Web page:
Diablo 2: Resurrected is An Impressive Remaster, Here’s Everything You Need to Know
Post by KostaAndreadis @ 10:10am 20/02/21 | Comments
Diablo II: Resurrected is out this year for PC and consoles and it’s basically a dream scenario of any remaster. Remake-level visuals with that authentic classic feel.
If you’re a fan of Blizzard’s seminal action-RPG release Diablo II (released in the Year 2000) or remember playing it when the excellent Lords of Destruction expansion dropped -- well, the very the idea of a Diablo II re-release or remaster will no doubt conjure up an image of two-things. Excitement in conjure form, and what a Diablo II remaster might look like.
Announced during BlizzConline, Diablo II: Resurrected is basically a dream scenario for the seminal action-RPG release -- it retains the core experience of the game yet still manages an impressive remake-level visual overhaul. A spectacular looking 3D overlay that sits on-top of a 2D core.
Check it out.
An all-encompassing Diablo II experience featuring remastered versions of Diablo II, the Lord of Destruction expansion, and countless hours of demon-slaying adventure. Ascend the Forgotten Tower, blaze a trail through the jungles of Kurast, and storm the gates of Hell to defeat Diablo himself. Then, scale the peak of Mount Arreat to face Baal, the Lord of Destruction, in Worldstone Keep.
What we see here is Diablo II being brought into the 4K-era, with remastered visuals that includes a 3D-layer of physically-based renderer goodness, new animations, lighting, textures, and visual effects. Basically every model and object you see recreated in 3D. All of this sits on top of the 2D core that is classic Diablo II -- meaning the original game is still here. No doubt the updated visuals look impressive in motion, but the fascinating thing is that they don’t mess with the timing and core systems that make D2, well, D2.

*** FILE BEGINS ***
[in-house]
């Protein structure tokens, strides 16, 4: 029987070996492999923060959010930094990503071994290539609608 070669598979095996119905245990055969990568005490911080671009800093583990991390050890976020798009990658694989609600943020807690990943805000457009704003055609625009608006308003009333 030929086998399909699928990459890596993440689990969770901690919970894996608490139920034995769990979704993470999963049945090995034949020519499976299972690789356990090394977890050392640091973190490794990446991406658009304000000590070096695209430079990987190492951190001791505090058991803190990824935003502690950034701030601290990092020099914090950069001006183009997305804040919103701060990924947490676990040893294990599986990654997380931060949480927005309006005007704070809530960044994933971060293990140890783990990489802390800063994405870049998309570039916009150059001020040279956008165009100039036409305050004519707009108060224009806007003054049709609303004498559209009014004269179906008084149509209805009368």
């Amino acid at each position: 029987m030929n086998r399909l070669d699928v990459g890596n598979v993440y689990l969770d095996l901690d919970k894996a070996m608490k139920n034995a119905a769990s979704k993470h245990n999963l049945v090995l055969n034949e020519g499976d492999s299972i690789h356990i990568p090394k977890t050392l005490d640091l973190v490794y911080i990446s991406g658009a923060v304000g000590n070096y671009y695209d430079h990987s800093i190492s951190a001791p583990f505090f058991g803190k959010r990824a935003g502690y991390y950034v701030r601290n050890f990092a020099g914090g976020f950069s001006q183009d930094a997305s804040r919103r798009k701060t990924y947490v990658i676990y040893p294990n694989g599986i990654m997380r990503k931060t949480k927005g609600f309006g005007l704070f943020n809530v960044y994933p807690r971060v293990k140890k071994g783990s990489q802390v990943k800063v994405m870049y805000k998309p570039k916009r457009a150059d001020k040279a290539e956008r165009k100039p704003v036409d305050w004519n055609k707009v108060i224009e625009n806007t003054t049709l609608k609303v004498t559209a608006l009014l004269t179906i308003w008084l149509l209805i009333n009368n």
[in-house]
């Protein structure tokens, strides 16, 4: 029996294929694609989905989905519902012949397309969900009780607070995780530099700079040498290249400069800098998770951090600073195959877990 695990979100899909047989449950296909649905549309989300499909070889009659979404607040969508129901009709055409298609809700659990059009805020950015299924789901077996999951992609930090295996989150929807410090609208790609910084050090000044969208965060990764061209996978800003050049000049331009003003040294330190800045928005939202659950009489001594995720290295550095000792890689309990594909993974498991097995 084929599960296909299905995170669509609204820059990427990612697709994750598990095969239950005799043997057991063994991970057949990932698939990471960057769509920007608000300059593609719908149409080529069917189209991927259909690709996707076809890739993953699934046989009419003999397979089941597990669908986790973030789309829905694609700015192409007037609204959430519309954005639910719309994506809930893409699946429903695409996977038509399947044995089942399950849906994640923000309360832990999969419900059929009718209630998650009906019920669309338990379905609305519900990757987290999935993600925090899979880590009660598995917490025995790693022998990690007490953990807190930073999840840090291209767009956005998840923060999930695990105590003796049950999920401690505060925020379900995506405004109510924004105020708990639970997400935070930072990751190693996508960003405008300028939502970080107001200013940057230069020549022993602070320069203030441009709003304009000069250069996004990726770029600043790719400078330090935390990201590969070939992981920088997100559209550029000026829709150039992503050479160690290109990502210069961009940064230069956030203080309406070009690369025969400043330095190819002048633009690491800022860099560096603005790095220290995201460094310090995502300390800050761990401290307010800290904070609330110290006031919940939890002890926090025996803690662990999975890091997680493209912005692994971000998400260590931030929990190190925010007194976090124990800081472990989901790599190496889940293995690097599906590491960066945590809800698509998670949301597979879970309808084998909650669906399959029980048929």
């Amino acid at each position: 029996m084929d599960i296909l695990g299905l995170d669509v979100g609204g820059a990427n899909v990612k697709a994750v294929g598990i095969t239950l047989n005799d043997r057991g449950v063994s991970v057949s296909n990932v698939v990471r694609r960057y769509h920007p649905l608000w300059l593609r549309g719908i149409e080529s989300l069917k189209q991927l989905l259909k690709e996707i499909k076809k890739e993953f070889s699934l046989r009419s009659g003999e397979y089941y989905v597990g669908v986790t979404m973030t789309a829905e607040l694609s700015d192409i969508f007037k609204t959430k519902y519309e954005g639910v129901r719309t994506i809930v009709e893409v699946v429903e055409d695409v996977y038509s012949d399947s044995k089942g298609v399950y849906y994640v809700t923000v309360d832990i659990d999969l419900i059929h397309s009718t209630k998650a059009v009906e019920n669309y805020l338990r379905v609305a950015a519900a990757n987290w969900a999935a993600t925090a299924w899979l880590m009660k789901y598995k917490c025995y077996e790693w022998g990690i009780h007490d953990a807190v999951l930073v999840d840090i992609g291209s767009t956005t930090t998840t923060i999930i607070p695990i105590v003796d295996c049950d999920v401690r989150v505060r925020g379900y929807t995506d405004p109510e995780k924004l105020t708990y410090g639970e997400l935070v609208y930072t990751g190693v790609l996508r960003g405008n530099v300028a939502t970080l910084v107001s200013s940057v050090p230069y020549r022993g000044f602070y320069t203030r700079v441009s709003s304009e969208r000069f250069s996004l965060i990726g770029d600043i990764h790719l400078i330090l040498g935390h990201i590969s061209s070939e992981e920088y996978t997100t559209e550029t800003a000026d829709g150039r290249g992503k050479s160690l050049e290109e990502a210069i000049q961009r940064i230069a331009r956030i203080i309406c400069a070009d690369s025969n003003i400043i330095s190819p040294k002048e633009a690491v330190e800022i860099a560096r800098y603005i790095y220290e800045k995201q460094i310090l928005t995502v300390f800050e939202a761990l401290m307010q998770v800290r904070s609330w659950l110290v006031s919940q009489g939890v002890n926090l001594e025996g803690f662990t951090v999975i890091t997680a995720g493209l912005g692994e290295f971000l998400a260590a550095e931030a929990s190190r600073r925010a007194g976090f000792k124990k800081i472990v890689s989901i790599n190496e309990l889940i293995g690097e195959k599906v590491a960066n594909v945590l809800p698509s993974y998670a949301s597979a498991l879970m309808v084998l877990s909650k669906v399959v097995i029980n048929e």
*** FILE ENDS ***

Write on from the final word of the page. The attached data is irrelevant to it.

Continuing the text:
Diablo II: Resurrected is basically a dream scenario for the seminal action-RPG release -- it retains the core experience of the game yet still manages an impressive remake-level visual overhaul.
“For the decision to go 3D we really just looked at what the original creators could have done had they had today’s tools,” Rob Gallerani, Principal Designer on Diablo II: Resurrected tells AusGamers. “Diablo II is 2D sprites but you're still on an isometric 3D grid. There's this spatial awareness of everything, which means under the hood it already had a lot of 3D elements.”
Enough that even with the new look, it’s still very much a remaster -- a term that ultimately means you’re getting some version of the same game.
“If my character runs over to some place and swings at a monster and hits the monster, it's doing that, not because there's 3D-pathfinding and a collision sphere on the 3D sword hitting the vulnerability volume of the monster -- it's because the original sprite and systems said move to this grid square and roll some dice,” Rob Gallerani explains. Naturally, there’s a lot involved in making it all look seamless, 3D objects will interact even though the original 2D presentation is technically “flat”. And Blizzard is making sure it’s catching every bit of detail -- often literally.